While English football sorts out its latest encounter with allegations of racism on a football pitch (Barney Ronay’s take is the most concise and the most relevant), Canadian soccer is left dealing with the decidedly more boring (and arguably more benign) issues of institutional dysfunction.
While most fans in this country have managed to keep a sane dividing line between the problems at the national team level and the disgrace of an MLS club that calls BMO Field home, the sad fact is the ill-health of the one directly affects the other.
This is not to rile the other Canadian MLS entries. Whatever your view with regard to the Vancouver Whitecaps’ supposed disdain for the Canadian player quota, they made the big show of the playoffs first. Meanwhile Montreal has fared reasonably well in their inaugural MLS season. Joey Saputo has built a successful football franchise before; Impact fans should be confident good times will come once again. But the club’s move to heavily court Serie A (and in turn its Italian fan base in MTL) perhaps doesn’t bode well for future developmental ties with the Canadian national mens team.
Toronto FC however was Canada’s first club in Major League Soccer, and produced the first fruits of its youth academy for the national team in Canada’s most populated city. It shares its home—and arguably the larger part of its fan base—with the Canadian national team. The two organizations share a certain level of professional overlap.
Right now, the club is setting up to debrief the assembled press on its worst season ever in MLS, following a trail of mediocrity forged five years ago. Chances are, fans will hear nothing particularly substantial on how the organization will seek to improve its fortunes next year, or over the next five years.
Much of the truth as to why Toronto has failed to produce a team capable of making the playoffs is known only through a glass darkly. There are rumours of a sour trading relationship with the rest of the league. There is hushed talk of an absence of core leadership on sporting matters from the club co-investors Maple Leaf Sports & Entertainment. There is also a culture of unnamed sources within the team feeding sometimes vague conflicting messages (always deferring blame of course) to a local press all too happy to help Toronto FC tow its version of the party line in return for “access.” Former players merely hint at Front Office mismanagement, but rarely address it head on.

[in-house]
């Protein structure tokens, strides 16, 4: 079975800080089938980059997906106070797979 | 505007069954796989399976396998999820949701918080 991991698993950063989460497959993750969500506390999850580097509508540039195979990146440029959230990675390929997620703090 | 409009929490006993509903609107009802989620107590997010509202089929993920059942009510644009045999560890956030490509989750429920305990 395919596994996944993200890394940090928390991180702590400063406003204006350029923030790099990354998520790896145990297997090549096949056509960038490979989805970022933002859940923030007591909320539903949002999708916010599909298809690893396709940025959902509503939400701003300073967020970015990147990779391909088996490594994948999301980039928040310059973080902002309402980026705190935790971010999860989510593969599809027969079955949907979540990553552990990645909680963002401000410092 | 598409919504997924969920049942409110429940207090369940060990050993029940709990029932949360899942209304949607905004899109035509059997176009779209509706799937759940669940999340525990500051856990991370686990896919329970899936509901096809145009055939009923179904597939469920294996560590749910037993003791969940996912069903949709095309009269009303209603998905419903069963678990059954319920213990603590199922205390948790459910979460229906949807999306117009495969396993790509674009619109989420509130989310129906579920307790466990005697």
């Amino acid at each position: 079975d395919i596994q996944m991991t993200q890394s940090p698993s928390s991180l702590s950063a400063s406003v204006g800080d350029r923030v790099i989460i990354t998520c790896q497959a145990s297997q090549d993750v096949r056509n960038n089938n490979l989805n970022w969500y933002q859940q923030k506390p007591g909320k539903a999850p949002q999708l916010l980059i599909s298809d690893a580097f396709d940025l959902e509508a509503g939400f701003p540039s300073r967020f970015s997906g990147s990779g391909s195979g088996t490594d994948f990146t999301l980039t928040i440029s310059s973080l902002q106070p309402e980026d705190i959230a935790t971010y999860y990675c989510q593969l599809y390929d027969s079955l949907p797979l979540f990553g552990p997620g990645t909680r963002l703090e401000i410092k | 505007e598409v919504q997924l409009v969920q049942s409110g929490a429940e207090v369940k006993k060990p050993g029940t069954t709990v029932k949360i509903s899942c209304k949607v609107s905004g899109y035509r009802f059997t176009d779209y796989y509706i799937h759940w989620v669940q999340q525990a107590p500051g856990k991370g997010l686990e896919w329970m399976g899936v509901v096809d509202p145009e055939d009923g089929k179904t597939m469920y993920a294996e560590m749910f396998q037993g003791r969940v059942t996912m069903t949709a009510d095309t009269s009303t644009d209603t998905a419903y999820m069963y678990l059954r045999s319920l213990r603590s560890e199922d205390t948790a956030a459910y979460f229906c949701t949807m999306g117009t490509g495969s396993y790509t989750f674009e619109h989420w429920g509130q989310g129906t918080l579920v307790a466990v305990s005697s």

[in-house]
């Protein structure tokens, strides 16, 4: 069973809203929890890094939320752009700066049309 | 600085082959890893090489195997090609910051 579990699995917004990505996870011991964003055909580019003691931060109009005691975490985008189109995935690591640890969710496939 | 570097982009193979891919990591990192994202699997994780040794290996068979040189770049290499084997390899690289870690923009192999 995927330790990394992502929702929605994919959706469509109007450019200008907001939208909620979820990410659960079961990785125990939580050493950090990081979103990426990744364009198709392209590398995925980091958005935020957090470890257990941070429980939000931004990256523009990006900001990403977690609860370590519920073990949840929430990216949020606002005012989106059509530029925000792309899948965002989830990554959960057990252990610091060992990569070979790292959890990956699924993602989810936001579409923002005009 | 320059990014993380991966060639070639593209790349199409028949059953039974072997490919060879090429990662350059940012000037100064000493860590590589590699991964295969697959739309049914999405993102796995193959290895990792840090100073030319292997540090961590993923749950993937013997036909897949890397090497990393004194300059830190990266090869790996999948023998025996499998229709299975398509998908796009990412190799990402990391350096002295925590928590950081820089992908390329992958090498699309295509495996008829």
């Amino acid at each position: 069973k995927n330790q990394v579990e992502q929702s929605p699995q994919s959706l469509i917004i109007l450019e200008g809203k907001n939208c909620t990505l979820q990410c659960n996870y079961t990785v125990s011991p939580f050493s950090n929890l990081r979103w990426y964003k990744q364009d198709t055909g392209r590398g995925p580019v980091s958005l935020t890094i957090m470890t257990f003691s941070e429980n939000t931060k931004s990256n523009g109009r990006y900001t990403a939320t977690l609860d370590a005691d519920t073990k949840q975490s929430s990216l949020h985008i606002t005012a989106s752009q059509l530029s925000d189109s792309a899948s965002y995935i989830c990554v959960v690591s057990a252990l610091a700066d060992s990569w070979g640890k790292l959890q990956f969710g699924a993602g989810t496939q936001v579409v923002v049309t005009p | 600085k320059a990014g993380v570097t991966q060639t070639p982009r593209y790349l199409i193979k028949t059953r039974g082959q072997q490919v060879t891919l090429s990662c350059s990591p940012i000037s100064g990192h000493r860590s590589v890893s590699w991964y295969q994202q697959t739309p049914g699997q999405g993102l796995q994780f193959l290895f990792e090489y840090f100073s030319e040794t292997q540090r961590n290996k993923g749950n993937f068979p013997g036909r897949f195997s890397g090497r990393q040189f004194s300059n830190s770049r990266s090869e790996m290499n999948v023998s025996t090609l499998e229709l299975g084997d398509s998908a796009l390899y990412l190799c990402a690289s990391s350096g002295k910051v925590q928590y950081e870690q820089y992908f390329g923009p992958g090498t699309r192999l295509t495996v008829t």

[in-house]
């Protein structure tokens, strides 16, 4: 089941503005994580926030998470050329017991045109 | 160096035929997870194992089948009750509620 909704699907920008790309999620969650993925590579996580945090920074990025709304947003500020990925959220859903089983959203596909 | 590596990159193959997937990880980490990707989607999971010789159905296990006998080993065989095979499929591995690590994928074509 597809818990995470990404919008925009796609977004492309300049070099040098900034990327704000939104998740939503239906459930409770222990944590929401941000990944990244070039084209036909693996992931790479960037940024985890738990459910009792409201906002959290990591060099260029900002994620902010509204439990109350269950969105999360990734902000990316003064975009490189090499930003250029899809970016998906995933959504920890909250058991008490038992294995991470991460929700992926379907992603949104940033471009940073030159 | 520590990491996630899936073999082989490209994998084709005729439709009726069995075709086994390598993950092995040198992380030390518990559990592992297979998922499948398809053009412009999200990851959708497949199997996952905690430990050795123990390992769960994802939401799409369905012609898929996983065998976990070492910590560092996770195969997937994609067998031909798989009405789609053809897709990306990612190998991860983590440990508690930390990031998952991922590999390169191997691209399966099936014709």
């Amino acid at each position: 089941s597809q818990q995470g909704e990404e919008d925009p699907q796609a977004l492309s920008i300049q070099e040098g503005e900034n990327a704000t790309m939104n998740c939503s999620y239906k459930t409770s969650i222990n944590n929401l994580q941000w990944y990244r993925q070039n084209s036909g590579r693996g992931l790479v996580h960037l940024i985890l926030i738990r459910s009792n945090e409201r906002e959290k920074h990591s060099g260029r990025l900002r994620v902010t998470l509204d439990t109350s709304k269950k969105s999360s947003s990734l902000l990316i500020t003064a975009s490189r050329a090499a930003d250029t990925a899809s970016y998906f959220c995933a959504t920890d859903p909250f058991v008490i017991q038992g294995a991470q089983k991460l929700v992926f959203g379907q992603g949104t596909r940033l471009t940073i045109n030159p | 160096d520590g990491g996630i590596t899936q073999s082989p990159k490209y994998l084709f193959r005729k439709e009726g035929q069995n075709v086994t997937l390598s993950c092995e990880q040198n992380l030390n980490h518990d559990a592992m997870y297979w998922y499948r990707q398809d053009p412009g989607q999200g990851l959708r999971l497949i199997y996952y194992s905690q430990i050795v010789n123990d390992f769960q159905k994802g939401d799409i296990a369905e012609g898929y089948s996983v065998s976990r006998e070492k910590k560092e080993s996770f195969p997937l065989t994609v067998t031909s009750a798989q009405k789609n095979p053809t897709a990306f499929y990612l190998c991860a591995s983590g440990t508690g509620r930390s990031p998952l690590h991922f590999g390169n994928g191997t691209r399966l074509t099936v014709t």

It’s the same insider-y culture that for too long has marked another paramount organization in Canadian soccer—the Canadian Soccer Association. If it wasn’t for Ben Knight (yes, a single, solitary reporter working for an independent news website), we would arguably know almost nothing about the inner machinations of the CSA board in the lead up to the reform process last year. That in of itself reflects just as poorly on the efforts of the fourth estate as it does on the footballing institutions themselves.
Part of the problem is football is still a niche sport, despite, as evidenced by Sportsnet and TSN sharing the spoils of a renewed Premier League rights deal, the clear interest among a key demographic in this country. That lack of wider, mainstream interest means clubs like Toronto FC are comfortably immune from major press scrutiny. It’s a small group at those pressers, and everyone knows each other. Managers send warm text messages to beat reporters, and beat reporters boast of having the ear of “those in the know.” There is less incentive to dig deep and ruffle major feathers.
I am also very much to blame for this. Long content to wear a blogger hat, it’s easy for me to sit and criticize those on the TFC beat, some of whom are doing some incredible work. But that’s going to change over the next few months on this blog as I do my best to pick up on some threads on the culture of blame within the club. Stay tuned…
Part one of Duane Rollins’ look at why Toronto FC failed this season [Canadian Soccer News].
Good luck sorting out the myriad, nauseating ‘developments’ in the Mark Clattenburg story [Daily Mail].
Steven Gerrard plays the “long ball” card, rather ridiculously, in criticizing Everton [The Independent].
Juan Mata claims he didn’t hear anything about being called a “Spanish twat” by Mark Clattenburg [The Telegraph].
Zdenek Zeman says Daniele De Rossi hasn’t been a true regista for “eight years” [Football Italia].
A good week for the Bundesliga [Bundesliga Fanatic].
Gary Neville gives his considered views on ‘diving’ [YouTube]. God, he’s found his second calling, hasn’t he?